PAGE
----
We live in turbulent times. The impacts of climate change, bio-diversity loss and inequality are plain for all to see and only growing in scope and scale as governments struggle to acknowledge the need for long-term, global, collaborative action.

How do we engage with our children?  What are they sensing? seeing? looking forward to?

What does eldership look like in these times?

Sometime ago I turned for inspiration and guidance to Stephen Jenkinson, Orphan Wisdom. These poems, and accompanying songs, supported by Greg Hoskyns and his band, are taken from the live recording of their Dead Starling Session.

It offers a very different approach to engaging in inter-generational discourse than I hear in my town. I hope it inspires generative conversations that help all us us to hear each other and to collaborate to co-create a future for our children and theirs which inspires and nurtures them. Forever.

Fate #1: What time is it?

Hey, what time is it?

Well, it’s the Anthropocene baby.
That’s what they’re calling it.

That means that we’re the centre of it all.
That means that we got our spirit prints on everything.

And that means that wherever we go, there we are.
We can’t get away from us.
That’s what time it is.

You know, there are kids on your news feed.
They are on the steps of your city hall.
And they are at your UN.

“You have stolen our future.”
That’s what they’re saying.

You understand it?
You understand, don’t you?

They’re pretty sure that no one else knows the sky is falling.
Just them.
And it’s turning them inside out.

“Be prepared to stop.”
That’s what the sign said.
But it didn’t happen though.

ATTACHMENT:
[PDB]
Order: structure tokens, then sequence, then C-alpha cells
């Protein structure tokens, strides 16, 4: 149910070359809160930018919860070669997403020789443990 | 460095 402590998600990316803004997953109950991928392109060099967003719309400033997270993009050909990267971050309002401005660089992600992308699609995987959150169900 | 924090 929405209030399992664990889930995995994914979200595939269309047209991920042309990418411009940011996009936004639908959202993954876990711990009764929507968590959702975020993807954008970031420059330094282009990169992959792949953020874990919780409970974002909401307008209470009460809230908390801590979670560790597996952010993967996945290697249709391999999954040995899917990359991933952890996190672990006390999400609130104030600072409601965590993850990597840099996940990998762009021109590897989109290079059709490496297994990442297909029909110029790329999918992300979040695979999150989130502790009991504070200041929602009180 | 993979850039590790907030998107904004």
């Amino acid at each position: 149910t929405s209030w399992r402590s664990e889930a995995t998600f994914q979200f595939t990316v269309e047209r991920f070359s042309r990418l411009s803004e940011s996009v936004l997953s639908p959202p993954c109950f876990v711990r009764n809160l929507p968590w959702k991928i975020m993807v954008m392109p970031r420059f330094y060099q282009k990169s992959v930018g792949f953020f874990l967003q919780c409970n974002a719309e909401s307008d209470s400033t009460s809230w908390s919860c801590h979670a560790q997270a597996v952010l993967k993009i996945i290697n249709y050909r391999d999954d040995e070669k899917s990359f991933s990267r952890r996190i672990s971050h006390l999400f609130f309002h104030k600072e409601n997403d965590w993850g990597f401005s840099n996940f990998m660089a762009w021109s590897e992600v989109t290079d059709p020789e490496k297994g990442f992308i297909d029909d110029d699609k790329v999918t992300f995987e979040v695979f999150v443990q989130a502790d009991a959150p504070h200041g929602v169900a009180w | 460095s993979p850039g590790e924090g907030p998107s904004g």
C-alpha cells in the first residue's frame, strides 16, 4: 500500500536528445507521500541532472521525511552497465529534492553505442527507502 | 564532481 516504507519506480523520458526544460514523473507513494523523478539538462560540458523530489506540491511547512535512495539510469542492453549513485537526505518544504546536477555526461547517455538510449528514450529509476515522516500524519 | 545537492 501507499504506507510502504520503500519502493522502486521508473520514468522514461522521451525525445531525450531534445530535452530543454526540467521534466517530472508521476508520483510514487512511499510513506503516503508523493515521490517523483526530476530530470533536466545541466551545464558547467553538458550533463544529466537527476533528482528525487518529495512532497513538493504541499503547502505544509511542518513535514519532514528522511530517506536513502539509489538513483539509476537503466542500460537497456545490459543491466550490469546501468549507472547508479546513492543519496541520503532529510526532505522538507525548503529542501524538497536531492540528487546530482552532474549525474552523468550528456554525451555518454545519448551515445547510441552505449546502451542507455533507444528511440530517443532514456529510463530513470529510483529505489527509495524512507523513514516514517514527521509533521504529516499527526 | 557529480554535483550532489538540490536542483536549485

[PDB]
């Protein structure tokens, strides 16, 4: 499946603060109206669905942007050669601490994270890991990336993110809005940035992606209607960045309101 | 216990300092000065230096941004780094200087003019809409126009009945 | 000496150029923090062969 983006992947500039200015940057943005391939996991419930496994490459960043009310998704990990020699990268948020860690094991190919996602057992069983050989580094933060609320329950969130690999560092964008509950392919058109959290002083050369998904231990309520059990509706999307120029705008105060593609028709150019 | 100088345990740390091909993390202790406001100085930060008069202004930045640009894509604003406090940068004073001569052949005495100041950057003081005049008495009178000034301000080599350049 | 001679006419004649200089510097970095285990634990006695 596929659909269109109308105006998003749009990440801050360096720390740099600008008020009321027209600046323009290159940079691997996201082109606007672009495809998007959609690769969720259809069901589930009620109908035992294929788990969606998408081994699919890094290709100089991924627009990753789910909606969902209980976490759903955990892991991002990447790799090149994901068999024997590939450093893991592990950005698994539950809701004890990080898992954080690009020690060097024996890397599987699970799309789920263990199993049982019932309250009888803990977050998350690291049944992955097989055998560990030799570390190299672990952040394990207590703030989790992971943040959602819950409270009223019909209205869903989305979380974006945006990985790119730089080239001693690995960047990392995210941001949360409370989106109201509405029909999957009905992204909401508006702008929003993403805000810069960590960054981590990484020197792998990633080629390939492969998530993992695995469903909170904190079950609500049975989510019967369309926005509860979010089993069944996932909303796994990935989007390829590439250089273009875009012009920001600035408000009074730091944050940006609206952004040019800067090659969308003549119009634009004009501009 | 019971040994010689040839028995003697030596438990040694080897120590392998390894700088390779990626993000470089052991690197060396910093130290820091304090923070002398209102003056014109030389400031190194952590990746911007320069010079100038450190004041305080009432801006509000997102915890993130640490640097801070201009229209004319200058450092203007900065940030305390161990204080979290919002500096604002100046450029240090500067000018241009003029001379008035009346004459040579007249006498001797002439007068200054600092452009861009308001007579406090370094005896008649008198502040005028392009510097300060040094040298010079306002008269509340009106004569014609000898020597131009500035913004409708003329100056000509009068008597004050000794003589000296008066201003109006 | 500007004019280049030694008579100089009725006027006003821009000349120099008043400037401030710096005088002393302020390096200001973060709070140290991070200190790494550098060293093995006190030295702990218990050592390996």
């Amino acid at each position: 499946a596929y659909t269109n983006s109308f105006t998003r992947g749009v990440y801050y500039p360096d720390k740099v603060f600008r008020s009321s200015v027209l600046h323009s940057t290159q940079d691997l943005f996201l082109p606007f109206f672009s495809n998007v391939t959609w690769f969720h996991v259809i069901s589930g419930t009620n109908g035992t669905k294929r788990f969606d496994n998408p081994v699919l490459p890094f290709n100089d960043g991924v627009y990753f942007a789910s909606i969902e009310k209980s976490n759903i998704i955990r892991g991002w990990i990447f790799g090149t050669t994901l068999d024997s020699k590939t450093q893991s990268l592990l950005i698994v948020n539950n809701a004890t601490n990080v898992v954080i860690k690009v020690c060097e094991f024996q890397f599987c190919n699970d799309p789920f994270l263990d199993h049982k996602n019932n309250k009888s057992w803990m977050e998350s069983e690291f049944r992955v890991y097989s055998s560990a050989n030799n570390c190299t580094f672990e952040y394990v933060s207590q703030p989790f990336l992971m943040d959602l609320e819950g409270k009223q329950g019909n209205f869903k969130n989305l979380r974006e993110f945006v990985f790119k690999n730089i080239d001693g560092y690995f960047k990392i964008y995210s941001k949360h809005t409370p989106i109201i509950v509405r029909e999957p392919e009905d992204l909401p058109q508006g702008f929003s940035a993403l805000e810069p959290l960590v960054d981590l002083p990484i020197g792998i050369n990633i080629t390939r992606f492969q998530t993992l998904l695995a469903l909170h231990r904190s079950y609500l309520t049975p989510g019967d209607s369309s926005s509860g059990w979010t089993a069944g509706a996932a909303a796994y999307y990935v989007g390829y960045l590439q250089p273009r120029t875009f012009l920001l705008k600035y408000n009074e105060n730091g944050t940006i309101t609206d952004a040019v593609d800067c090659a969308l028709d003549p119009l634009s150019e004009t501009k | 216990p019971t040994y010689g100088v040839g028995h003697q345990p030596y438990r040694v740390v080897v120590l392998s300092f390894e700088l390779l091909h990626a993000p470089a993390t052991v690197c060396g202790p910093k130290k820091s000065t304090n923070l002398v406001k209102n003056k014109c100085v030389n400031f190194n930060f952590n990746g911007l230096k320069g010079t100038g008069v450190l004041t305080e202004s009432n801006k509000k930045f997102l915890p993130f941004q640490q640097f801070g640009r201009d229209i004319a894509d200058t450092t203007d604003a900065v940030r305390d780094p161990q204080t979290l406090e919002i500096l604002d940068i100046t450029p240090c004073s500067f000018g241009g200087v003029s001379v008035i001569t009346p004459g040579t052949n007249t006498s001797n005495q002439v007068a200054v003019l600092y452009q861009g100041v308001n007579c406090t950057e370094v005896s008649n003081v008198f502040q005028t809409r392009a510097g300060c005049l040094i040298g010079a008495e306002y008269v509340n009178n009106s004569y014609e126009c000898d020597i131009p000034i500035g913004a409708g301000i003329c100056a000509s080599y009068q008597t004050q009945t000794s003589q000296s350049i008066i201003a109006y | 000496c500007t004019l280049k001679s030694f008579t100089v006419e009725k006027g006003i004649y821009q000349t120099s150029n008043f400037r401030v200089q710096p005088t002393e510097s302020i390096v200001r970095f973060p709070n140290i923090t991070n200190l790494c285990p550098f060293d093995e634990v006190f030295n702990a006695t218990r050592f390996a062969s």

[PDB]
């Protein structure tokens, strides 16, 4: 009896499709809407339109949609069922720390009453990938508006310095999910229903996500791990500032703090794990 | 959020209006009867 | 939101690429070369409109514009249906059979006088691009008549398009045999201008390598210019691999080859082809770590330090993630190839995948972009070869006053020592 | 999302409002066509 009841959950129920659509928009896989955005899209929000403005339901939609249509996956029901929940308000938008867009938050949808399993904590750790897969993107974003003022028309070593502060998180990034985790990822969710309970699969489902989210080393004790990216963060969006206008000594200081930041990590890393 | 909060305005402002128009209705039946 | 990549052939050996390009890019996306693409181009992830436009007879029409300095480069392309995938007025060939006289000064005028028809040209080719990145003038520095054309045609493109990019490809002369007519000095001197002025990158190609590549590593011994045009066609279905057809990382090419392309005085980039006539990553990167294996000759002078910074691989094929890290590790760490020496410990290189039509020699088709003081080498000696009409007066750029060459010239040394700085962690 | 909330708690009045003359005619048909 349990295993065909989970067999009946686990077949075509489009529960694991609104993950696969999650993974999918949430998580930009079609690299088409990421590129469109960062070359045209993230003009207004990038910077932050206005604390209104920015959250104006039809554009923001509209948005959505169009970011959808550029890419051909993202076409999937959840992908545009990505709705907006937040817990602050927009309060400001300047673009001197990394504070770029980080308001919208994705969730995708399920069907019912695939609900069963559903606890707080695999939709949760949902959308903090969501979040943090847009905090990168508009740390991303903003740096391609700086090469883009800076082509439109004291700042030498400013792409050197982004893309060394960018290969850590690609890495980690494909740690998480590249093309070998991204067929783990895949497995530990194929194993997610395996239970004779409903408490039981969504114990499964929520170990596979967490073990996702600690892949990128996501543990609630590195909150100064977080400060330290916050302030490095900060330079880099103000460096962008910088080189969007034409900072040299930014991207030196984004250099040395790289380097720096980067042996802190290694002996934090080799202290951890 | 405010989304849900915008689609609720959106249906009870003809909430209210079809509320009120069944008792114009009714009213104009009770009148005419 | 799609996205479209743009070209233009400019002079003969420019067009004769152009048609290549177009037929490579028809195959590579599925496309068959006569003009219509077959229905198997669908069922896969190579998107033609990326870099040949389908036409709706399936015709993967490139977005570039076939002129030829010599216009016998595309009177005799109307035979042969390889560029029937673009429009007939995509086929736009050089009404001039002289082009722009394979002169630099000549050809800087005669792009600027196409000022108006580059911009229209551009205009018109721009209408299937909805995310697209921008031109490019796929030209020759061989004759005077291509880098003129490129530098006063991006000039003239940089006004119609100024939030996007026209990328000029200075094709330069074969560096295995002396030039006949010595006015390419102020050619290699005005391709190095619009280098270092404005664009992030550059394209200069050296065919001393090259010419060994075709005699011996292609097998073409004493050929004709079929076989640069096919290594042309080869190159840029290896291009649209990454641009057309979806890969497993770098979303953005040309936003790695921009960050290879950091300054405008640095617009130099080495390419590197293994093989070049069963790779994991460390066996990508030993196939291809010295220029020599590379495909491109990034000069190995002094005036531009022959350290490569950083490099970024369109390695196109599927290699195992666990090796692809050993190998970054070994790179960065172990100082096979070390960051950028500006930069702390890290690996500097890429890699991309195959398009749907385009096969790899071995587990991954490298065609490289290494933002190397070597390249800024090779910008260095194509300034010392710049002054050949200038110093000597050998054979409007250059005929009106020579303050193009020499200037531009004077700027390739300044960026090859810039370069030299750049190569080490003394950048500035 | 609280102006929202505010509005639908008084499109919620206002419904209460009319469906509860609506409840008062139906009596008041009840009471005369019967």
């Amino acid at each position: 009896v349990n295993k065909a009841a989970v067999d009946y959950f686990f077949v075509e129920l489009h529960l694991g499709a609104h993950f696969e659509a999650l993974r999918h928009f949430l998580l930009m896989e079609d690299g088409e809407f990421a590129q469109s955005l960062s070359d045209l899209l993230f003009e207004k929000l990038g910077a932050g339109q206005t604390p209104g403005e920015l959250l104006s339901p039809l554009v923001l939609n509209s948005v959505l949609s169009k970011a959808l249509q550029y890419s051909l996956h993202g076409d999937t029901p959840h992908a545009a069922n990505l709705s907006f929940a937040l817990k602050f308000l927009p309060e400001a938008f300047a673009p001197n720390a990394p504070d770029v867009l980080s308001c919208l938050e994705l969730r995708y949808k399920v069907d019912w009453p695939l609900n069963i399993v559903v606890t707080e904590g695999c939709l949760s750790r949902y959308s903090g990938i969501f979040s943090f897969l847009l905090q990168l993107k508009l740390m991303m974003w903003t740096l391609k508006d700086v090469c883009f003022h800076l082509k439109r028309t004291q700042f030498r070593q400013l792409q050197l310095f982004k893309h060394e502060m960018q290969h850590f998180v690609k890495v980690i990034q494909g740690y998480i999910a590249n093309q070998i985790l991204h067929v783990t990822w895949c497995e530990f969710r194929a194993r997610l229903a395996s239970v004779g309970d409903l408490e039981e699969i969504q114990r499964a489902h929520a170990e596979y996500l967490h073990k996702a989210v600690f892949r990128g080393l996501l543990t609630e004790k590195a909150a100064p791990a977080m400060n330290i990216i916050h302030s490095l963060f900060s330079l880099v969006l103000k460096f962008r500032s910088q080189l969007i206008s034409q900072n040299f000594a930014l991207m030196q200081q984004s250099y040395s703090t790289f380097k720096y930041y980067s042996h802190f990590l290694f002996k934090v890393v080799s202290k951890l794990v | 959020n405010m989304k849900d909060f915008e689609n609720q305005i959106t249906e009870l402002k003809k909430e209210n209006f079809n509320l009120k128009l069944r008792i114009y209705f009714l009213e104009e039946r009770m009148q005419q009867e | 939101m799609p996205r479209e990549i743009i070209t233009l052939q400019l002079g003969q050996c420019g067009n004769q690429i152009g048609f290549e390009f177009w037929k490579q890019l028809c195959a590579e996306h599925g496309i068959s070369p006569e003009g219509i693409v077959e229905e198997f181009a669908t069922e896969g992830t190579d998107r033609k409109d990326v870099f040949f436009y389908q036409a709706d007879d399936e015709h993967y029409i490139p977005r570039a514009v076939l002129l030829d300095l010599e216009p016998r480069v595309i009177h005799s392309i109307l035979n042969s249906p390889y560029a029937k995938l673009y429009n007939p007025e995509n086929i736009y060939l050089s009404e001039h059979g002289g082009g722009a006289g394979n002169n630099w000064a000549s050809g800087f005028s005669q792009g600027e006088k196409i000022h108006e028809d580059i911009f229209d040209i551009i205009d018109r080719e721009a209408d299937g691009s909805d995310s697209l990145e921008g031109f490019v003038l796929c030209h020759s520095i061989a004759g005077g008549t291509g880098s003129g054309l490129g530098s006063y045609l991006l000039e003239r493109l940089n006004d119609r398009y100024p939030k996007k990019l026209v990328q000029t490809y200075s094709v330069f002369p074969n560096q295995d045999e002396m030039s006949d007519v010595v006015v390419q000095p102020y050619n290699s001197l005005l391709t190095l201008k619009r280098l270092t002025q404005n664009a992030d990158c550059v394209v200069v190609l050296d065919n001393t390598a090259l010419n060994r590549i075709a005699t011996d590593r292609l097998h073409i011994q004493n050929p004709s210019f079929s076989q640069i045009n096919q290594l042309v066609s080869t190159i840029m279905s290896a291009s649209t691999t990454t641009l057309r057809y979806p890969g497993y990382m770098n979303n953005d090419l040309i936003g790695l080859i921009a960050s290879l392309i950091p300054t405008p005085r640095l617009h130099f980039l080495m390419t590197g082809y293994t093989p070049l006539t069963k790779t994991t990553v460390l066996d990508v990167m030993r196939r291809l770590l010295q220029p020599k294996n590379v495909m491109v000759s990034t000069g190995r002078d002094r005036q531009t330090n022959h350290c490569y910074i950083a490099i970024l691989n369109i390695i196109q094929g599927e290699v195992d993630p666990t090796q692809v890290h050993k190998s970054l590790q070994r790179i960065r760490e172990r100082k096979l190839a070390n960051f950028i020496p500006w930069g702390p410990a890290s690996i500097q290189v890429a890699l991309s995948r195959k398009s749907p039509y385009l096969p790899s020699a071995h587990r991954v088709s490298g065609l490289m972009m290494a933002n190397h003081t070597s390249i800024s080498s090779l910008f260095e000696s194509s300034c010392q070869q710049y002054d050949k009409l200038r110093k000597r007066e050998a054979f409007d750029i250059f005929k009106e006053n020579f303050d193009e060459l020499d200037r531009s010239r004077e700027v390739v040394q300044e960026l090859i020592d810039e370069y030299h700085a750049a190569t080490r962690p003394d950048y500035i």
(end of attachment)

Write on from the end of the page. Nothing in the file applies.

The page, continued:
So the sign’s gonna have to change.
“Be prepared to be stopped!”
We haven’t got it right.

That’s what made their world. We’re their fate.
That’s how it seems.

Now, if you’re over 45, you grew up with the idea that almost anything is possible.
If it was in the air. If you could picture it, you could do it.

Everything’s possible still, maybe.
But most of those things, there not likely now.
That’s how it is.
We’re going through it.

The kids will not submit to the scrutiny of their seniors any more.
You want to get a whiff of it all.
You’re gonna have to try this.

No more sitting across from them,
making them the object of your inquiry,
just another moral problem for you to solve.
You’re gonna have to move that chair until you are 45 degrees from them.
And you will not see them directly, clearly anymore.
But you might begin to see them truly.

Look off into the middle distance now and see if you can see the world that they see.
Not see if you can see things their way.

It’s not them, not anymore.
It’s what they’re seeing.

You’ll be floored by how much it will take.
How much courage to see it, just to let it in.

Young People, they are another country.

That’s what time it is.


Fate #2: Now


Kids figure that something has been stolen from them…
what they could have been,
what they could have had,
what they could have done.
The whole world that could have been.
The world that they imagined that we had.

Look, it’s hard to argue
All except for that future part,
Because that’s not as true as it sounds.

It’s understandable, but it isn’t so…